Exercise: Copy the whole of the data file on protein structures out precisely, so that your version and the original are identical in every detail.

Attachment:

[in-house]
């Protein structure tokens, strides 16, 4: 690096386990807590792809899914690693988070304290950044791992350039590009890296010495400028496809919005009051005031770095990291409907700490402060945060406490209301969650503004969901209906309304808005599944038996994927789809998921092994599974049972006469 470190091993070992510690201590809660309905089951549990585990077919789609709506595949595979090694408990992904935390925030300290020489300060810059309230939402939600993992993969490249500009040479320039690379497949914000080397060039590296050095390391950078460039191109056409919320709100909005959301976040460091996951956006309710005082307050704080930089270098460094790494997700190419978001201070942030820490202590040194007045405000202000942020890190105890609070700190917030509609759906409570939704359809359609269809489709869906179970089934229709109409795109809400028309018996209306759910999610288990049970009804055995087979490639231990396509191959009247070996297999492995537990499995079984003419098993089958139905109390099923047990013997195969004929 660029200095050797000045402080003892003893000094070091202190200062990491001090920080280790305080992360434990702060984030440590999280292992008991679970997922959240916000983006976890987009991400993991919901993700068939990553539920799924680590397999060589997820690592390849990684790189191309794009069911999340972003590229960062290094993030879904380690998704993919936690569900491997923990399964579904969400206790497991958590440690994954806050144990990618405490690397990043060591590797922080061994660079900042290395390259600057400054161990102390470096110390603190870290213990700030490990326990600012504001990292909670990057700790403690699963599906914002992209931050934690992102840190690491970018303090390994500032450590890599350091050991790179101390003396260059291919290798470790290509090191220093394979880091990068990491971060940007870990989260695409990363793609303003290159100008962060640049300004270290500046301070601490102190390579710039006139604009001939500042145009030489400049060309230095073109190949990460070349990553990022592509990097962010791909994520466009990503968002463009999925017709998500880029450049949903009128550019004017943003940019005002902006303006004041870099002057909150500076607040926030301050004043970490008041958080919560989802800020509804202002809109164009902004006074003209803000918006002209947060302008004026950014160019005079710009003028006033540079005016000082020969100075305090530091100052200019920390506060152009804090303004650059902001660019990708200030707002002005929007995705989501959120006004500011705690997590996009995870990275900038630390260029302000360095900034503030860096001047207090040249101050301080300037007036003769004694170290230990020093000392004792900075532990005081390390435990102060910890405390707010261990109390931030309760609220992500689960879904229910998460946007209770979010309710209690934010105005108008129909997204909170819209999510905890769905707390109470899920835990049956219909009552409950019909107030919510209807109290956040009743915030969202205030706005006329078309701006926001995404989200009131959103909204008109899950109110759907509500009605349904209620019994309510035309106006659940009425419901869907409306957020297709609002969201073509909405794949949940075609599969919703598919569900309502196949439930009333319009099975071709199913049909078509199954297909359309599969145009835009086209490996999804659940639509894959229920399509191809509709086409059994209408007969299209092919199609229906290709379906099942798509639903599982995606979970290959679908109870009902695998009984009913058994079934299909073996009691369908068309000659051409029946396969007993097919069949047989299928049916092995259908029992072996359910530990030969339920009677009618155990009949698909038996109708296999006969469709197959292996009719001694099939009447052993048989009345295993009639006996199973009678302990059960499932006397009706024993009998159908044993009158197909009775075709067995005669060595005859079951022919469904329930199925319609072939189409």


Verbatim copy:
[in-house]
């Protein structure tokens, strides 16, 4: 690096386990807590792809899914690693988070304290950044791992350039590009890296010495400028496809919005009051005031770095990291409907700490402060945060406490209301969650503004969901209906309304808005599944038996994927789809998921092994599974049972006469 470190091993070992510690201590809660309905089951549990585990077919789609709506595949595979090694408990992904935390925030300290020489300060810059309230939402939600993992993969490249500009040479320039690379497949914000080397060039590296050095390391950078460039191109056409919320709100909005959301976040460091996951956006309710005082307050704080930089270098460094790494997700190419978001201070942030820490202590040194007045405000202000942020890190105890609070700190917030509609759906409570939704359809359609269809489709869906179970089934229709109409795109809400028309018996209306759910999610288990049970009804055995087979490639231990396509191959009247070996297999492995537990499995079984003419098993089958139905109390099923047990013997195969004929 660029200095050797000045402080003892003893000094070091202190200062990491001090920080280790305080992360434990702060984030440590999280292992008991679970997922959240916000983006976890987009991400993991919901993700068939990553539920799924680590397999060589997820690592390849990684790189191309794009069911999340972003590229960062290094993030879904380690998704993919936690569900491997923990399964579904969400206790497991958590440690994954806050144990990618405490690397990043060591590797922080061994660079900042290395390259600057400054161990102390470096110390603190870290213990700030490990326990600012504001990292909670990057700790403690699963599906914002992209931050934690992102840190690491970018303090390994500032450590890599350091050991790179101390003396260059291919290798470790290509090191220093394979880091990068990491971060940007870990989260695409990363793609303003290159100008962060640049300004270290500046301070601490102190390579710039006139604009001939500042145009030489400049060309230095073109190949990460070349990553990022592509990097962010791909994520466009990503968002463009999925017709998500880029450049949903009128550019004017943003940019005002902006303006004041870099002057909150500076607040926030301050004043970490008041958080919560989802800020509804202002809109164009902004006074003209803000918006002209947060302008004026950014160019005079710009003028006033540079005016000082020969100075305090530091100052200019920390506060152009804090303004650059902001660019990708200030707002002005929007995705989501959120006004500011705690997590996009995870990275900038630390260029302000360095900034503030860096001047207090040249101050301080300037007036003769004694170290230990020093000392004792900075532990005081390390435990102060910890405390707010261990109390931030309760609220992500689960879904229910998460946007209770979010309710209690934010105005108008129909997204909170819209999510905890769905707390109470899920835990049956219909009552409950019909107030919510209807109290956040009743915030969202205030706005006329078309701006926001995404989200009131959103909204008109899950109110759907509500009605349904209620019994309510035309106006659940009425419901869907409306957020297709609002969201073509909405794949949940075609599969919703598919569900309502196949439930009333319009099975071709199913049909078509199954297909359309599969145009835009086209490996999804659940639509894959229920399509191809509709086409059994209408007969299209092919199609229906290709379906099942798509639903599982995606979970290959679908109870009902695998009984009913058994079934299909073996009691369908068309000659051409029946396969007993097919069949047989299928049916092995259908029992072996359910530990030969339920009677009618155990009949698909038996109708296999006969469709197959292996009719001694099939009447052993048989009345295993009639006996199973009678302990059960499932006397009706024993009998159908044993009158197909009775075709067995005669060595005859079951022919469904329930199925319609072939189409």